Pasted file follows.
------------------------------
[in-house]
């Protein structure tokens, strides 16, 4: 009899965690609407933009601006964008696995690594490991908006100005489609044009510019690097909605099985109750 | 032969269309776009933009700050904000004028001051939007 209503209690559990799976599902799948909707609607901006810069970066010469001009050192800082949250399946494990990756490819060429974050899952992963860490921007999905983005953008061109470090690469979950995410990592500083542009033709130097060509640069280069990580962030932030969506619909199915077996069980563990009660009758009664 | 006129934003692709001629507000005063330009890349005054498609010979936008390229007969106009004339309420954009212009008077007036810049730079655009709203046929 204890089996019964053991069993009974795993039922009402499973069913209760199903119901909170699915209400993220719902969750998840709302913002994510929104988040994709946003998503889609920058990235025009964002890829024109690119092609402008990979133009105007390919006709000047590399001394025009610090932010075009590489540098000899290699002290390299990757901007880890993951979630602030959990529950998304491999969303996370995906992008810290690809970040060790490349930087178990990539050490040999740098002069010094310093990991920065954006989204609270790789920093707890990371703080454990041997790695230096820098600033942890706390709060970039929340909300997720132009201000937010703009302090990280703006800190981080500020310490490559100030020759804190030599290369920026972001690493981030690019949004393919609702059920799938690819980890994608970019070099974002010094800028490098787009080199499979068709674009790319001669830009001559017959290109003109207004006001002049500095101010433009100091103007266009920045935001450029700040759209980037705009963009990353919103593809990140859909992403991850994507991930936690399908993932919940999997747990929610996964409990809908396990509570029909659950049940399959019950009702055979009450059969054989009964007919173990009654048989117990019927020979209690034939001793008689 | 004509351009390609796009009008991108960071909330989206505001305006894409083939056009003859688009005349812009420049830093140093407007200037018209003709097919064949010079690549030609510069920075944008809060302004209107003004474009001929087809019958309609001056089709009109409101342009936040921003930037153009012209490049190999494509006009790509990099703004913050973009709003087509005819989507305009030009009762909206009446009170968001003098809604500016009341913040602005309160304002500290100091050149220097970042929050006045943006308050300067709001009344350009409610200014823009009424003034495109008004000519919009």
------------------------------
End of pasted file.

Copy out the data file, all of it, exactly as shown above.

[in-house]
């Protein structure tokens, strides 16, 4: 009899965690609407933009601006964008696995690594490991908006100005489609044009510019690097909605099985109750 | 032969269309776009933009700050904000004028001051939007 209503209690559990799976599902799948909707609607901006810069970066010469001009050192800082949250399946494990990756490819060429974050899952992963860490921007999905983005953008061109470090690469979950995410990592500083542009033709130097060509640069280069990580962030932030969506619909199915077996069980563990009660009758009664 | 006129934003692709001629507000005063330009890349005054498609010979936008390229007969106009004339309420954009212009008077007036810049730079655009709203046929 204890089996019964053991069993009974795993039922009402499973069913209760199903119901909170699915209400993220719902969750998840709302913002994510929104988040994709946003998503889609920058990235025009964002890829024109690119092609402008990979133009105007390919006709000047590399001394025009610090932010075009590489540098000899290699002290390299990757901007880890993951979630602030959990529950998304491999969303996370995906992008810290690809970040060790490349930087178990990539050490040999740098002069010094310093990991920065954006989204609270790789920093707890990371703080454990041997790695230096820098600033942890706390709060970039929340909300997720132009201000937010703009302090990280703006800190981080500020310490490559100030020759804190030599290369920026972001690493981030690019949004393919609702059920799938690819980890994608970019070099974002010094800028490098787009080199499979068709674009790319001669830009001559017959290109003109207004006001002049500095101010433009100091103007266009920045935001450029700040759209980037705009963009990353919103593809990140859909992403991850994507991930936690399908993932919940999997747990929610996964409990809908396990509570029909659950049940399959019950009702055979009450059969054989009964007919173990009654048989117990019927020979209690034939001793008689 | 004509351009390609796009009008991108960071909330989206505001305006894409083939056009003859688009005349812009420049830093140093407007200037018209003709097919064949010079690549030609510069920075944008809060302004209107003004474009001929087809019958309609001056089709009109409101342009936040921003930037153009012209490049190999494509006009790509990099703004913050973009709003087509005819989507305009030009009762909206009446009170968001003098809604500016009341913040602005309160304002500290100091050149220097970042929050006045943006308050300067709001009344350009409610200014823009009424003034495109008004000519919009």